A rutabaga has never lied to me, gray limestone has never cut me off in traffic, and a mushroom has never constructed a pipe bomb to become a jihadi terrorist.  Should I therefore love them? It’s not because of their superior virtue, it’s because they have no virtue.  At all. 

It's not that a pet is making better moral choices than the humans in your life, it's that he's not making any moral choices at all.  It is a real shame that so many people prefer a creature that lacks the capacity for evil over a human who has the image of God and the capacity for goodness.

We mature by taking chances, trusting God for the outcome, and forgiving others as we hope to be forgiven ourselves.  When we do that, joy results.  And joy is a marker of maturity.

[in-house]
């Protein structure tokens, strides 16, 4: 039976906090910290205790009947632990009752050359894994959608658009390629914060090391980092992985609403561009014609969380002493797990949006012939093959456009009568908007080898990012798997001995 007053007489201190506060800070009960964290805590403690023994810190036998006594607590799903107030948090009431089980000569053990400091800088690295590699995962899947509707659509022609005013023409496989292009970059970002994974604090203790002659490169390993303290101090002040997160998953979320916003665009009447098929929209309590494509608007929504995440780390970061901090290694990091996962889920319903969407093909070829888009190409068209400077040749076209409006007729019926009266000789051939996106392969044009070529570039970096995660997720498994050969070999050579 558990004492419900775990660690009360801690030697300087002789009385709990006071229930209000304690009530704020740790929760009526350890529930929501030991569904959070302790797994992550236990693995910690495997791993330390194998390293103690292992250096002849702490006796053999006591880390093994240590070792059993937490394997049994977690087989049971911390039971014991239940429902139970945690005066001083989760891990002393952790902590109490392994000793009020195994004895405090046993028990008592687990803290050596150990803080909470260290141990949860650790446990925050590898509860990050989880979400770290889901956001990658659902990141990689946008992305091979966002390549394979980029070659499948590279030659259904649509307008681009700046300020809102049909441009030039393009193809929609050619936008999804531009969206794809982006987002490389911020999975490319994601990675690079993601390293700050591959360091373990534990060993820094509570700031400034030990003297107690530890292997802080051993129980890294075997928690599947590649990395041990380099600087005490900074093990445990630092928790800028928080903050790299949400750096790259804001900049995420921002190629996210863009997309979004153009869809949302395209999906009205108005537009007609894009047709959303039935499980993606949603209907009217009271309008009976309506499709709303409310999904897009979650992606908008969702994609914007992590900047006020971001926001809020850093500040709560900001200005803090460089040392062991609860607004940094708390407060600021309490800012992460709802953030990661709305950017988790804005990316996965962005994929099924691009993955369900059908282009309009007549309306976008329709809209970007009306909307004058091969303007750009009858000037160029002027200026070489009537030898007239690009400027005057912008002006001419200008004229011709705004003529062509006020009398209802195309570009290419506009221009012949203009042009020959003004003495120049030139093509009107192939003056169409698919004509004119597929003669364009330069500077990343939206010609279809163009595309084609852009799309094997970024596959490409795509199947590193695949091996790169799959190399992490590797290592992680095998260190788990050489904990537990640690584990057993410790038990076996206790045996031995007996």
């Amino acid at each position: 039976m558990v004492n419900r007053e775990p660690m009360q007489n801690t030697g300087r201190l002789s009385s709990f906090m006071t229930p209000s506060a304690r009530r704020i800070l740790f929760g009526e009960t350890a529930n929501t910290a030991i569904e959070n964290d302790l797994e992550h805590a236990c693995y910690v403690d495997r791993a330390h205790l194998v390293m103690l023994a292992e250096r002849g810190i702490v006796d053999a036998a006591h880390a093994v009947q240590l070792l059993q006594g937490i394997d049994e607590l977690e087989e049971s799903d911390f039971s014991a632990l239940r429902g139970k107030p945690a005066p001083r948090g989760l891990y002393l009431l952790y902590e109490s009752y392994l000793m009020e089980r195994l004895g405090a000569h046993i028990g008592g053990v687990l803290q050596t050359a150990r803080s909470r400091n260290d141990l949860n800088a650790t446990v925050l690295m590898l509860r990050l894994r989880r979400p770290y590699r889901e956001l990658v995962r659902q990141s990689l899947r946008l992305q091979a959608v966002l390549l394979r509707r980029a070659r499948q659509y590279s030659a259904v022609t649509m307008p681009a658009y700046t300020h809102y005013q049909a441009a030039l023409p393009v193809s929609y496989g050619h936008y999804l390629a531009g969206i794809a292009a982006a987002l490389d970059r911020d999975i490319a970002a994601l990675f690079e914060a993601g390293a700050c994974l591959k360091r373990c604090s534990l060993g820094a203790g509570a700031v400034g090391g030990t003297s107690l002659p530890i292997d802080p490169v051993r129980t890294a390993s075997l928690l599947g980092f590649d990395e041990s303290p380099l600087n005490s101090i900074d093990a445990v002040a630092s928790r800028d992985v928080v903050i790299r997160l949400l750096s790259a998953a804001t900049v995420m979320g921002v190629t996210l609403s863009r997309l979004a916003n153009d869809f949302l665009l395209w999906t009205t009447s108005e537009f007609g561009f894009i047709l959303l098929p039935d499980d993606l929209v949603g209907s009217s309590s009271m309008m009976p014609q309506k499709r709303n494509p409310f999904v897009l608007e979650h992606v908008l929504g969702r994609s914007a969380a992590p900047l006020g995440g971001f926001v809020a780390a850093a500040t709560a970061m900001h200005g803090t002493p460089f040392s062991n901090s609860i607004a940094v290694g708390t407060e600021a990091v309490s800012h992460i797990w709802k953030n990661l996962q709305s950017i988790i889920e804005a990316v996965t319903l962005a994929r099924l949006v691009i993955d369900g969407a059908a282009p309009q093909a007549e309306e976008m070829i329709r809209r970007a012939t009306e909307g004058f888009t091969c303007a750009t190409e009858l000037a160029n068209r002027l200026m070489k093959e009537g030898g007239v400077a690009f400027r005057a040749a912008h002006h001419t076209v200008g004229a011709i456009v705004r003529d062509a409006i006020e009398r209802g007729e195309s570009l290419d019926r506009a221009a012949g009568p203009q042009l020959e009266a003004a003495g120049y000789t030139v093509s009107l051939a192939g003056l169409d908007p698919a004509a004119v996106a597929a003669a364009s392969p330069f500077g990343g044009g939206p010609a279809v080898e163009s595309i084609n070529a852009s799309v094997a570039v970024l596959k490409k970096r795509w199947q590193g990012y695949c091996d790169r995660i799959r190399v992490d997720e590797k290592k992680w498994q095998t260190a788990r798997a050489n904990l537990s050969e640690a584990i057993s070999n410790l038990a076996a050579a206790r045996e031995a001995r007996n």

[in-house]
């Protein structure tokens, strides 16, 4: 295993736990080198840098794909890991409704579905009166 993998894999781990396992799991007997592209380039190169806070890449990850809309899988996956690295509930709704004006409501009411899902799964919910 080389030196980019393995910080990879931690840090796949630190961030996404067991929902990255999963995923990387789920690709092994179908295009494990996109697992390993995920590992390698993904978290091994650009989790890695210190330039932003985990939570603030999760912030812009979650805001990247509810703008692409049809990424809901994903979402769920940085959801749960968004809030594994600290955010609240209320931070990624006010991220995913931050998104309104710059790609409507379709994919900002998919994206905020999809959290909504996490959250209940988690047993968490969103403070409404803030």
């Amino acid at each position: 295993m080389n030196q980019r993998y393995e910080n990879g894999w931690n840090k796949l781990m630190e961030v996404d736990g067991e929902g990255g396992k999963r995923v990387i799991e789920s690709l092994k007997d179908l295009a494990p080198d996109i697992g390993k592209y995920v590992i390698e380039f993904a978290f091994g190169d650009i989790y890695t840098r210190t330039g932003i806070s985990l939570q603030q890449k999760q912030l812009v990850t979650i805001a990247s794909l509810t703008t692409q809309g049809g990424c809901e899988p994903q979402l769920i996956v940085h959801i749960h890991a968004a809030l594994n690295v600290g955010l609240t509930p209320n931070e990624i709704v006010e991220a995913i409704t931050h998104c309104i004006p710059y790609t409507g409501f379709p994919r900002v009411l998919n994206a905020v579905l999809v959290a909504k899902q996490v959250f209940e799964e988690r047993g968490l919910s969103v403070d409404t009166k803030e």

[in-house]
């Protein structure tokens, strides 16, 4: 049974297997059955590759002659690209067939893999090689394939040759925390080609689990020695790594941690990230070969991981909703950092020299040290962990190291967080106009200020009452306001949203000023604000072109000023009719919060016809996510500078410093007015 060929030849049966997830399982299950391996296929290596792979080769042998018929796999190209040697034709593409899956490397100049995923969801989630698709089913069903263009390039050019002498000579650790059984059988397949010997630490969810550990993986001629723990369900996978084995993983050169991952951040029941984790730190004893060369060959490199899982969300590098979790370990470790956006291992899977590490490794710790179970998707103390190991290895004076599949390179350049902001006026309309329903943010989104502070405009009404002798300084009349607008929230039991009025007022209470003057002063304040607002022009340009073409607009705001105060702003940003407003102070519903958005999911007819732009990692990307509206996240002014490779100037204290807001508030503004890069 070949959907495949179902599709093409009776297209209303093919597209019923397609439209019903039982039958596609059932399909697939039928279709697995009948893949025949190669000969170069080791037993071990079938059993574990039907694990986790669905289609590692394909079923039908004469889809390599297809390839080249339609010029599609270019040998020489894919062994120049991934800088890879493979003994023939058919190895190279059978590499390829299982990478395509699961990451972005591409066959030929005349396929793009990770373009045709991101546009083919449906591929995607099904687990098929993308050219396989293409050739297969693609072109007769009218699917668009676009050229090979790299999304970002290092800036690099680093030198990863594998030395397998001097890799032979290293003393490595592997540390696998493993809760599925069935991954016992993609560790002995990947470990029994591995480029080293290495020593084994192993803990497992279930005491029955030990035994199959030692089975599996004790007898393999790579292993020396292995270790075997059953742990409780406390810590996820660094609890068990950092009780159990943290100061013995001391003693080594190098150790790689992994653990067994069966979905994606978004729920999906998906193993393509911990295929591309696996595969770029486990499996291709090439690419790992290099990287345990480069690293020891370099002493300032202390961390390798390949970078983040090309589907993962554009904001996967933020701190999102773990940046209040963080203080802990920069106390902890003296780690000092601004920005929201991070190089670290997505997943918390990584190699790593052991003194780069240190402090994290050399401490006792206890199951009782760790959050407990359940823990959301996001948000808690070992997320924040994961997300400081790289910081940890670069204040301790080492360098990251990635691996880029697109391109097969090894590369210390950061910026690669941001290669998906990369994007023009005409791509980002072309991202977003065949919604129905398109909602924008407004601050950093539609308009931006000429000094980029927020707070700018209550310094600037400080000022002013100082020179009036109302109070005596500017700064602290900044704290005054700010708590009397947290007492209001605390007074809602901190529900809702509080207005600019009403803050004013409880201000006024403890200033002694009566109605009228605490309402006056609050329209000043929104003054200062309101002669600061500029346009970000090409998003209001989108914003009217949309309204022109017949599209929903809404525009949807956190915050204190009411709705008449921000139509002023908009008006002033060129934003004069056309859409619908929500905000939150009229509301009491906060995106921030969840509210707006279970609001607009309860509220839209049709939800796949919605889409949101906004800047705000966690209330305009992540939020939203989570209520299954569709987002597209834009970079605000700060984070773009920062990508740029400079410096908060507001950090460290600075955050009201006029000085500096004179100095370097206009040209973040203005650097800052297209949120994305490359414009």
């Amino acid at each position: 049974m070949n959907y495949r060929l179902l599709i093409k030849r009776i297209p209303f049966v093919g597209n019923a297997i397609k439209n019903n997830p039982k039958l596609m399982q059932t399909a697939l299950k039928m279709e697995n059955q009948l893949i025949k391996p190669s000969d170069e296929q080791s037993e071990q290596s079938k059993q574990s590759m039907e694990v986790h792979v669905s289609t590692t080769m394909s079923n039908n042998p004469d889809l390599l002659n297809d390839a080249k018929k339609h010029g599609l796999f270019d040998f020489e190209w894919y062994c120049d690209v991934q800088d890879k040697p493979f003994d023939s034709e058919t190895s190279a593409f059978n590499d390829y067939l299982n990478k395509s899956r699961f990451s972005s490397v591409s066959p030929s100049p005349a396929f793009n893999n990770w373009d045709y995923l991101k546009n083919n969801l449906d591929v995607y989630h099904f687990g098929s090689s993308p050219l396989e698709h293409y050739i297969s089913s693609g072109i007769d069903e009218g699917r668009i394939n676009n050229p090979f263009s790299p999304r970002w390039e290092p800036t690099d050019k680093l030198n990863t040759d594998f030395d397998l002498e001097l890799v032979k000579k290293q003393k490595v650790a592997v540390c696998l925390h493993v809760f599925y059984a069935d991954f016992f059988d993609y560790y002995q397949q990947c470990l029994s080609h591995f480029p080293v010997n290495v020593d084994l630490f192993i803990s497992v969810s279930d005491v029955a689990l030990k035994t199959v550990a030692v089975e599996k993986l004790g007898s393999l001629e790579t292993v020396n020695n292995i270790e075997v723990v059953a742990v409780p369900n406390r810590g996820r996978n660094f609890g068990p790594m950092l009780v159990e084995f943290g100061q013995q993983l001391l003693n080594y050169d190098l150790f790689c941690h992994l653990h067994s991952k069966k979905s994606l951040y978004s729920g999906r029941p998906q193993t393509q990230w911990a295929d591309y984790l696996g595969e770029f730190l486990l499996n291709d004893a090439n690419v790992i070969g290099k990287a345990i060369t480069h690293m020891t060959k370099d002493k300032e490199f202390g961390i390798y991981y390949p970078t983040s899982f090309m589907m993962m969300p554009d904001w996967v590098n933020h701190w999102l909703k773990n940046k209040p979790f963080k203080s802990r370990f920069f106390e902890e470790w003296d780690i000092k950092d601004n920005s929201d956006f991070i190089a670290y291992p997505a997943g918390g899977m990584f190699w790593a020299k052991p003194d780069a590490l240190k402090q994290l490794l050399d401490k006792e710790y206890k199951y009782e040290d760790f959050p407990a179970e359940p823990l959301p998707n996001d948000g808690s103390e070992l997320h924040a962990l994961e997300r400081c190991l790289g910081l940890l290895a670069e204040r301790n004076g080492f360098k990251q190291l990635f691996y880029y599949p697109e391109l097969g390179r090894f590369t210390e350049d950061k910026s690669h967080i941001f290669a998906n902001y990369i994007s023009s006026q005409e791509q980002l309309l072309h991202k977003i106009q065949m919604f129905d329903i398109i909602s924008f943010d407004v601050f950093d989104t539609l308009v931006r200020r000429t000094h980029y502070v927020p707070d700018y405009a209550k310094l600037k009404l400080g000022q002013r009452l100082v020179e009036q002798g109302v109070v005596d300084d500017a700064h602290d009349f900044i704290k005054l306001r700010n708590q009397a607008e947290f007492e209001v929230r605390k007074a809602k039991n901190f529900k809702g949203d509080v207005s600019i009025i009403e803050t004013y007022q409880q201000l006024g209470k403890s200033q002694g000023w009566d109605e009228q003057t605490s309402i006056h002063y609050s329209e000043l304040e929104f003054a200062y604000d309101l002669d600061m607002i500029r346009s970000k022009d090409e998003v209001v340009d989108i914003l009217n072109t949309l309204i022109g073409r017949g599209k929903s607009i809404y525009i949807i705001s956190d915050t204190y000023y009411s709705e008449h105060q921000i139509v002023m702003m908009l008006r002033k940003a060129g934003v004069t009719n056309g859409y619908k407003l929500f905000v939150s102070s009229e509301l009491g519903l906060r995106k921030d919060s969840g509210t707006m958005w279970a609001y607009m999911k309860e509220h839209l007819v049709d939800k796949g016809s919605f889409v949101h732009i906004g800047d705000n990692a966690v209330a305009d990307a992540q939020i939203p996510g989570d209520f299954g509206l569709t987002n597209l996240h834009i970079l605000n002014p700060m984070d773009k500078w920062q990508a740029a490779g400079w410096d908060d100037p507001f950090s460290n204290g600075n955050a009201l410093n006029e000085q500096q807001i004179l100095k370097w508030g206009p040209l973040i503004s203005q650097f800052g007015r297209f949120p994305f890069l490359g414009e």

I Think God Has Something to Say About This

“For it is written in the Law of Moses: “Do not muzzle an ox while it is treading out the grain. Is it about oxen that God is concerned? Surely he says this for us, doesn't He? Yes, this was written for us, because when the plowman plows and the thresher threshes, they ought to do so in the hope of sharing in the harvest.”

“Are not two sparrows sold for a penny ? Yet not one of them will fall to the ground apart from the will of your Father.  And even the very hairs of your head are all numbered.  So don't be afraid; you are worth more than many sparrows” (Matthew 10:29).

“If any of you has a sheep and it falls into a pit on the Sabbath, will you not take hold of it and lift it out?  How much more valuable is a man than a sheep!” (Matthew 12:10).

If you have animals, treat them decently (Proverbs 12:10).  Don’t make them into an idol as did the Canaanites and almost every other pagan culture.  And if you have an emotional support animal, for heavens sake stop pretending that it’s a service animal.  It isn’t. 

Its primary function in your life is to keep you emotionally and spiritually immature.  God has something better for you.